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Wednesday, September 1, 2021

Studio Sale Stalled By Unusual Lawsuit


   (Ryan Millsap, along with other Atlanta power brokers, for an article in Atlanta Business Chronicle)

Blackhall Studios provides everything a movie production may need. 

On their website, the studio boasts that it, "offers complete services for all types and sizes of productions – from small independent films to scripted television series to tent pole movies. The ever-expanding in-town Atlanta studio complex spans nearly 150 acres across two adjacent campuses."

It provided studio space for such blockbuster hits as Godzilla, Jumanji the Next Level, Venom, and Stephen King's Doctor Sleep. 

Its sale, earlier this year, was covered extensively, including by CNBC. 

One of Atlanta’s biggest filming hubs has been sold.

Founder Ryan Millsap announced Wednesday the sale of Blackhall Studios to Commonwealth Group, a Los Angeles-based private equity firm, for $120 million.

Blackhall, which is in the process of expanding its footprint in Georgia, also has studio projects in London and Los Angeles.

Millsap, the founder, is the sort of person one would expect to be in the middle of a successful nine figure deal. 

Millsap was featured in Atlanta Business Chronicle's (ABC) "Most Influential Atlantans" and ABC's list of "Most Admired CEO's."

An ABC article from 2020 noted. 

CEO Ryan Millsap announced plans in September to expand from 210,000 square feet to 600,000 square feet at 1415 Constitution Road SE in Atlanta, near the intersection of Bouldercrest Road and Interstate 285. So far Blackhall has nine sound stages.

Millsap opened Blackhall Studios in the spring of 2017. He has invested $75 million in the current facility, and he intends to spend another $150 million on its expansion.

The sound stages produce about $500 million to $700 million of content each year, Millsap said at the time of the expansion announcement. When the expansion is complete, that would rise to more than $1 billion a year, he said.

Even as Millsap was managing the studio and finalizing his nine figure deal, he has been hounded by a curious lawsuit with a character who would normally not be part of such a transaction.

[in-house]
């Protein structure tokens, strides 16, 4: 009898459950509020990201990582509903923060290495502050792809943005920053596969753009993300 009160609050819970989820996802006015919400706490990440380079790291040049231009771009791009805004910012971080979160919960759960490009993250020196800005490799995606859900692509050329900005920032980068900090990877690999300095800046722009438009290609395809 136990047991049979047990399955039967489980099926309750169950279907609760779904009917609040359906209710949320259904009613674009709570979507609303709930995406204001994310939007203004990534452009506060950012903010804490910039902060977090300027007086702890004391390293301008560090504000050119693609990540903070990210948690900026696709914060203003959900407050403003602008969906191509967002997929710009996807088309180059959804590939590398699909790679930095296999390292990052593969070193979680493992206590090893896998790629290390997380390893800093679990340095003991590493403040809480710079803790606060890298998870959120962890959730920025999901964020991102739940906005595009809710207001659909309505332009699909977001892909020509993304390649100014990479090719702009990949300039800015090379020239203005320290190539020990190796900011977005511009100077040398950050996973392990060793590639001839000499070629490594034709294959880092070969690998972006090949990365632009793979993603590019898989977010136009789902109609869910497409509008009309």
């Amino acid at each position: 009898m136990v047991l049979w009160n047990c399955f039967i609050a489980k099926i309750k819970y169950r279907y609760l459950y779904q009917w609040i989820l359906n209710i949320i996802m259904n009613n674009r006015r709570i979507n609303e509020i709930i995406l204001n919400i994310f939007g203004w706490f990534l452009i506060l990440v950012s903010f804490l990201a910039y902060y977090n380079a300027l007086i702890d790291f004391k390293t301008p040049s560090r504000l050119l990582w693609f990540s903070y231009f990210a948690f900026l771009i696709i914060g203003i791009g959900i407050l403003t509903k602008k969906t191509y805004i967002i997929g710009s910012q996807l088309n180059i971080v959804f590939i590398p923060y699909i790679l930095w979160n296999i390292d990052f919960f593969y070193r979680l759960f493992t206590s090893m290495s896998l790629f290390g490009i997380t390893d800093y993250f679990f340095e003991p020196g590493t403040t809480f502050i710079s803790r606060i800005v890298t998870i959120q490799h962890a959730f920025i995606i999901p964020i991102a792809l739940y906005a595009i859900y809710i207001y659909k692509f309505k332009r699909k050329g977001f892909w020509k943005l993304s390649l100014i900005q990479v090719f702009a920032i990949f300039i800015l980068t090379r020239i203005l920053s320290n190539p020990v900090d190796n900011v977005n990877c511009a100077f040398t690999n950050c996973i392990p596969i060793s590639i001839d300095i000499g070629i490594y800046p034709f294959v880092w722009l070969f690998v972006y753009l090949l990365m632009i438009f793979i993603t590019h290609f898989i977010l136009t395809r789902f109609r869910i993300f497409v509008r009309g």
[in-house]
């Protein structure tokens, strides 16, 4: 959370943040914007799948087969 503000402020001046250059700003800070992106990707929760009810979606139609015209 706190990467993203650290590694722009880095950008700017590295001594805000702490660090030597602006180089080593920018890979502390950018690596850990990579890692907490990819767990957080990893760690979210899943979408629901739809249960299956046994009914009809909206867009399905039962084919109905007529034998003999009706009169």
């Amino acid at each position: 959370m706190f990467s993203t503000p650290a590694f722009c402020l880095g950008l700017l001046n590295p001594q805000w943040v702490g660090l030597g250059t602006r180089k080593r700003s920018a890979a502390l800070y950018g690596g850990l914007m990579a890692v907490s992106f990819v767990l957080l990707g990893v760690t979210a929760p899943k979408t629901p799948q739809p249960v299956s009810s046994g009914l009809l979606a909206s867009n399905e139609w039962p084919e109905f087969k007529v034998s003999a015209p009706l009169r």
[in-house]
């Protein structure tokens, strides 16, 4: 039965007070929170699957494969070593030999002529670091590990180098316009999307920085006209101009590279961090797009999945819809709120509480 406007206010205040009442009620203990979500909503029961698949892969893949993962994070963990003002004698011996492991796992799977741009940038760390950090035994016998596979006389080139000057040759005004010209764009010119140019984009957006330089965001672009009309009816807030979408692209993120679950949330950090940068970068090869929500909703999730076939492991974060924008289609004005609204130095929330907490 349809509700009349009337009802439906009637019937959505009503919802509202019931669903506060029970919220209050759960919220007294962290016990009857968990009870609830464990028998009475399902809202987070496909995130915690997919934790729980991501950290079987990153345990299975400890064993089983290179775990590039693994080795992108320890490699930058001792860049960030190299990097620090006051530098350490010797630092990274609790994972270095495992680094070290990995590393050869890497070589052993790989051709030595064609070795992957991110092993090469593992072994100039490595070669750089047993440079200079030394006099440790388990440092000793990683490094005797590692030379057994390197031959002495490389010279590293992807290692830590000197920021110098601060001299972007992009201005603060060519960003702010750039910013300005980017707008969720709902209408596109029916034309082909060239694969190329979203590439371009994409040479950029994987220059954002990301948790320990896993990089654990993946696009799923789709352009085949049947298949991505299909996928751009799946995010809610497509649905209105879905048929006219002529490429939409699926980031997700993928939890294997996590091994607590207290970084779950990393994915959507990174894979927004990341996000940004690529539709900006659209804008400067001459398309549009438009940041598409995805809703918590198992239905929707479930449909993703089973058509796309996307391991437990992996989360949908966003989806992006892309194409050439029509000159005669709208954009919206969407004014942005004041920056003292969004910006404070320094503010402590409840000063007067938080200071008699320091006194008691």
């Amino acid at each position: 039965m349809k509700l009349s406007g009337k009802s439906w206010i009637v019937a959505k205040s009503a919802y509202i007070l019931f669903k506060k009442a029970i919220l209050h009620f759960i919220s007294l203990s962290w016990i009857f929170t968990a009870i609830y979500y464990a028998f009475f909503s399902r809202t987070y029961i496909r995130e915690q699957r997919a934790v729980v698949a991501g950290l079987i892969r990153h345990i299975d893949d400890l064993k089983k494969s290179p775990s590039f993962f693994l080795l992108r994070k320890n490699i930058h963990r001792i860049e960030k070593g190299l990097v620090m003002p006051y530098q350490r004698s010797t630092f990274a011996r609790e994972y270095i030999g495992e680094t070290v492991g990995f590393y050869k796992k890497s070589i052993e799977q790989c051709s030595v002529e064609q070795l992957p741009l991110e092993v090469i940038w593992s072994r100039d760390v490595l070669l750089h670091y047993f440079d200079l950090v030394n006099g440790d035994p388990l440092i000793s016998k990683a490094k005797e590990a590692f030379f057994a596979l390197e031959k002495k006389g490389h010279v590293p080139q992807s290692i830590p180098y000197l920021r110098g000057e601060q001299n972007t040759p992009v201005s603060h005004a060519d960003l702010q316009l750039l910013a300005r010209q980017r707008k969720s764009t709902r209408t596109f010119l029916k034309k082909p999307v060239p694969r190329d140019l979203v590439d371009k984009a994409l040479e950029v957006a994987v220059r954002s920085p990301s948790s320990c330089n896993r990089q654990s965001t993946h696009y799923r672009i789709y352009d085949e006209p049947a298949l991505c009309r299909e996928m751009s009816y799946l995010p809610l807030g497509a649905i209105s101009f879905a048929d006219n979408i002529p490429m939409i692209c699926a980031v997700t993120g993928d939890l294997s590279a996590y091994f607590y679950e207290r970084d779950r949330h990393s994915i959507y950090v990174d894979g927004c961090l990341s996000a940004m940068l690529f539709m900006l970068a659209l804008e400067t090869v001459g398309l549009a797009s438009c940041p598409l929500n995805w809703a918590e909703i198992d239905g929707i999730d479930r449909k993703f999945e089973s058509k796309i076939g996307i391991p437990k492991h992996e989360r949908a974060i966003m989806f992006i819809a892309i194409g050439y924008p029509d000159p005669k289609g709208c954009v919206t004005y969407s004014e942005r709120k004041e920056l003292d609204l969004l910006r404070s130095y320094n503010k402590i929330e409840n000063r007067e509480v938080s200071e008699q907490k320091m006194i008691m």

He is currently being sued by Martin James Schulz. Schulz is much less likely to be on the business pages than in the police blotter. 

He has at least fifteen criminal convictions, including one in Georgia in 2017, for stalking an ex-wife. 

Here is part of the transcript from his guilty plea. 


Schulz: I AM.  

Schulz wound up pleading guilty to this charge; it was the latest in a life which has taken him on a criminal path that spans more than two decades. 

                                                (Part of Schulz criminal and civil history)

Schulz and Millsap initially met in 2016 and Schulz began working in a role that was akin to a property manager but by 2017, Schulz was in rehab for a drug problem. (More on Schulz in part two of this series)

In rehab, he met another shadowy figure: Arpad Busson. Busson is a financier with ties to Jeffrey Epstein and Bernie Madoff, with a knack for having relationships with beautiful celebrities. Busson has previously been linked to both Elle MacPhearson and Uma Thurman. 

Busson was previously a hedge fund manager, being tied to hedge funds like EIM Group and LUMX Asset Management. 

Busson then agreed, through a funding agreement, to fund a lawsuit that Schulz would soon file against Millsap. (More on Busson in part three of the series)

These funding agreements are not that unusual and the most famous case came when Peter Thiel funded Hulk Hogan (real name Terry Bollea against Gawker; Thiel had personal reasons to fund such a lawsuit as Gawker had previously outed him.